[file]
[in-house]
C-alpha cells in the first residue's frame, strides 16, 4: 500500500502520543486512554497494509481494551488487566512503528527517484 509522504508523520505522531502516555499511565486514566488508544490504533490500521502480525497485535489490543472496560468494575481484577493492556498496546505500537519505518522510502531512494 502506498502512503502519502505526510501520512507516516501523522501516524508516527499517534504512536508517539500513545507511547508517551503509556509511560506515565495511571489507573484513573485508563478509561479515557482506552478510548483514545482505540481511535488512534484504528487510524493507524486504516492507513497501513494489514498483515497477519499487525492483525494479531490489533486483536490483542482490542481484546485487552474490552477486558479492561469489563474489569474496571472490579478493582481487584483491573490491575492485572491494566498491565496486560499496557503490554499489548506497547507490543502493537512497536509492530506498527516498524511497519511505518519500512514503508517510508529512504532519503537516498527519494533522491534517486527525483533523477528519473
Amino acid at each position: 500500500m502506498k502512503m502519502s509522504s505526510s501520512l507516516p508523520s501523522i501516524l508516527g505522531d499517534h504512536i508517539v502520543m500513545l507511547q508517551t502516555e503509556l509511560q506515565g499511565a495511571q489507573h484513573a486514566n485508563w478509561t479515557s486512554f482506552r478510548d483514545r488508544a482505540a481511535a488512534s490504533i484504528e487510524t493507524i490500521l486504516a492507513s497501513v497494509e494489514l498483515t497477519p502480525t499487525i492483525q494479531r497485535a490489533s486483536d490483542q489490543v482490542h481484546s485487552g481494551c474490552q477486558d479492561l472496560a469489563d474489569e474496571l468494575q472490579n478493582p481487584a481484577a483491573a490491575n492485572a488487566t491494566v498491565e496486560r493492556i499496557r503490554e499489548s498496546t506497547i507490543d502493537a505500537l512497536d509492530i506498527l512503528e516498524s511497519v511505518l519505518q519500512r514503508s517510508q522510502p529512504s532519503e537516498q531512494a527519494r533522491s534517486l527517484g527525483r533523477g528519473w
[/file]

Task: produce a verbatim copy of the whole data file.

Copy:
[in-house]
C-alpha cells in the first residue's frame, strides 16, 4: 500500500502520543486512554497494509481494551488487566512503528527517484 509522504508523520505522531502516555499511565486514566488508544490504533490500521502480525497485535489490543472496560468494575481484577493492556498496546505500537519505518522510502531512494 502506498502512503502519502505526510501520512507516516501523522501516524508516527499517534504512536508517539500513545507511547508517551503509556509511560506515565495511571489507573484513573485508563478509561479515557482506552478510548483514545482505540481511535488512534484504528487510524493507524486504516492507513497501513494489514498483515497477519499487525492483525494479531490489533486483536490483542482490542481484546485487552474490552477486558479492561469489563474489569474496571472490579478493582481487584483491573490491575492485572491494566498491565496486560499496557503490554499489548506497547507490543502493537512497536509492530506498527516498524511497519511505518519500512514503508517510508529512504532519503537516498527519494533522491534517486527525483533523477528519473
Amino acid at each position: 500500500m502506498k502512503m502519502s509522504s505526510s501520512l507516516p508523520s501523522i501516524l508516527g505522531d499517534h504512536i508517539v502520543m500513545l507511547q508517551t502516555e503509556l509511560q506515565g499511565a495511571q489507573h484513573a486514566n485508563w478509561t479515557s486512554f482506552r478510548d483514545r488508544a482505540a481511535a488512534s490504533i484504528e487510524t493507524i490500521l486504516a492507513s497501513v497494509e494489514l498483515t497477519p502480525t499487525i492483525q494479531r497485535a490489533s486483536d490483542q489490543v482490542h481484546s485487552g481494551c474490552q477486558d479492561l472496560a469489563d474489569e474496571l468494575q472490579n478493582p481487584a481484577a483491573a490491575n492485572a488487566t491494566v498491565e496486560r493492556i499496557r503490554e499489548s498496546t506497547i507490543d502493537a505500537l512497536d509492530i506498527l512503528e516498524s511497519v511505518l519505518q519500512r514503508s517510508q522510502p529512504s532519503e537516498q531512494a527519494r533522491s534517486l527517484g527525483r533523477g528519473w